However, we are still unable to provide IPA for the manuscript, for the reasons sketched below:

1) The power analysis relates to performance of the VRT, but this covers only one of the hypotheses. The second (set of) hypotheses relating to cyber-sickness and sense of presence ask quite different questions, but no consideration is given to the effect sizes of interest for these comparisons, or the adequacy of the sample size to these questions.

2) When considering this issue, you need to bear in mind the following further complications: (i) The tests are predicated on being able to detect a significant difference (in either direction) OR equivalence (by TOST), and your sensitivity for each of these possible outcomes may differ. (ii) Your conclusions will depend upon the combination of outcomes across multiple tests, specifically you state that the tests will be conducted on the 3 subscales of SSQ and the 4 subscales of ITC-SOPI. You need to make it explicit how your conclusions will be informed by the combination of outcomes across the subscales, and to correct the required alpha for multiple comparisons if appropriate. (iii) It is not clear where the PTT fits in to your research questions/hypotheses tests.

(If these complications cause too many problems, then you could consider relegating these further questions to a secondary exploratory status, and removing from the Stage 1 plan.)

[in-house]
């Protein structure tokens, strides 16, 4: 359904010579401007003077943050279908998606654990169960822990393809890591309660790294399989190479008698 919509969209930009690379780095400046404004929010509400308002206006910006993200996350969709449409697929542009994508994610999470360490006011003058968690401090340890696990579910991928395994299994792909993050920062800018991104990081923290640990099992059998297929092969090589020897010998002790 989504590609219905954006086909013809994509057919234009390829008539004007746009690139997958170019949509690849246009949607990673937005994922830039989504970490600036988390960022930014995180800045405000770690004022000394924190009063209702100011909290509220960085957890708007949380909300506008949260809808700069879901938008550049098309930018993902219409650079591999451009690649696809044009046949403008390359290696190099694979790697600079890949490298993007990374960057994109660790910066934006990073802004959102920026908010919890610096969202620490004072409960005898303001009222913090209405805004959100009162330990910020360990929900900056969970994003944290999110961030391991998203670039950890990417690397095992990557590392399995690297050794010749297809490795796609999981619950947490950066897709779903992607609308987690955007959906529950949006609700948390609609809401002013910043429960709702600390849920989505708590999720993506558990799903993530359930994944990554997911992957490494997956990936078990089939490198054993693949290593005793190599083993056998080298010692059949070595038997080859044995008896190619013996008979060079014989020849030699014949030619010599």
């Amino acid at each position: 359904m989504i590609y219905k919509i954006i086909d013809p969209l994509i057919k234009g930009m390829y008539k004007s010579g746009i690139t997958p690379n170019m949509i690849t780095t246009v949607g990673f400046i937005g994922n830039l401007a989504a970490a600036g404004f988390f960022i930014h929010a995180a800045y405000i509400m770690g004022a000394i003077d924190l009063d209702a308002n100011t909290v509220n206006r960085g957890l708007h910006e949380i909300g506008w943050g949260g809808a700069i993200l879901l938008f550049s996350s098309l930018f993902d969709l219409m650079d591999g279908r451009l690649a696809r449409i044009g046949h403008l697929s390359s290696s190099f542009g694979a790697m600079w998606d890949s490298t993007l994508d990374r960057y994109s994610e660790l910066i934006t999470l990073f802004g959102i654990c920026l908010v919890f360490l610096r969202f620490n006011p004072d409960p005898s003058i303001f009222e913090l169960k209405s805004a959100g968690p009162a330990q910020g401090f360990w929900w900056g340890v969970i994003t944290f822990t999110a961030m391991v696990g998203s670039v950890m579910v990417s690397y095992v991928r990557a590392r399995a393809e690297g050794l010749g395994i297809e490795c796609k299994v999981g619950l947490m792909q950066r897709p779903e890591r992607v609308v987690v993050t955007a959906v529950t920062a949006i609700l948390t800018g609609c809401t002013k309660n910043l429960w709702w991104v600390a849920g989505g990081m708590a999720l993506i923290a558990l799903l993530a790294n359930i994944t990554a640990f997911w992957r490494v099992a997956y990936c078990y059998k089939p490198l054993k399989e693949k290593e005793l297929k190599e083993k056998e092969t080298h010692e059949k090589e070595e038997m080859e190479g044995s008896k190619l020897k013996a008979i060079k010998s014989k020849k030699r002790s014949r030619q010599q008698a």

3) The within-subjects design improves the power of your study, in principle, but it does create other issues. Specifically, is there a possibility of transfer effects between days; that is, might learning the task on one day (in one format) be expected to influence baseline performance (and thus opportunity for learning) on the second day? Unless I missed it, you do not even specify whether the same or different maze will be presented on each day, but these details seem potentially very important.

4) As a very minor issue, you state that participants will be randomly allocated to one of two task orders. I assume that allocation is not truly random if you intend to ensure that there are equal numbers for each order. Therefore, the allocation schedule may need to be stated more precisely.

Reviewed by , 08 Aug 2023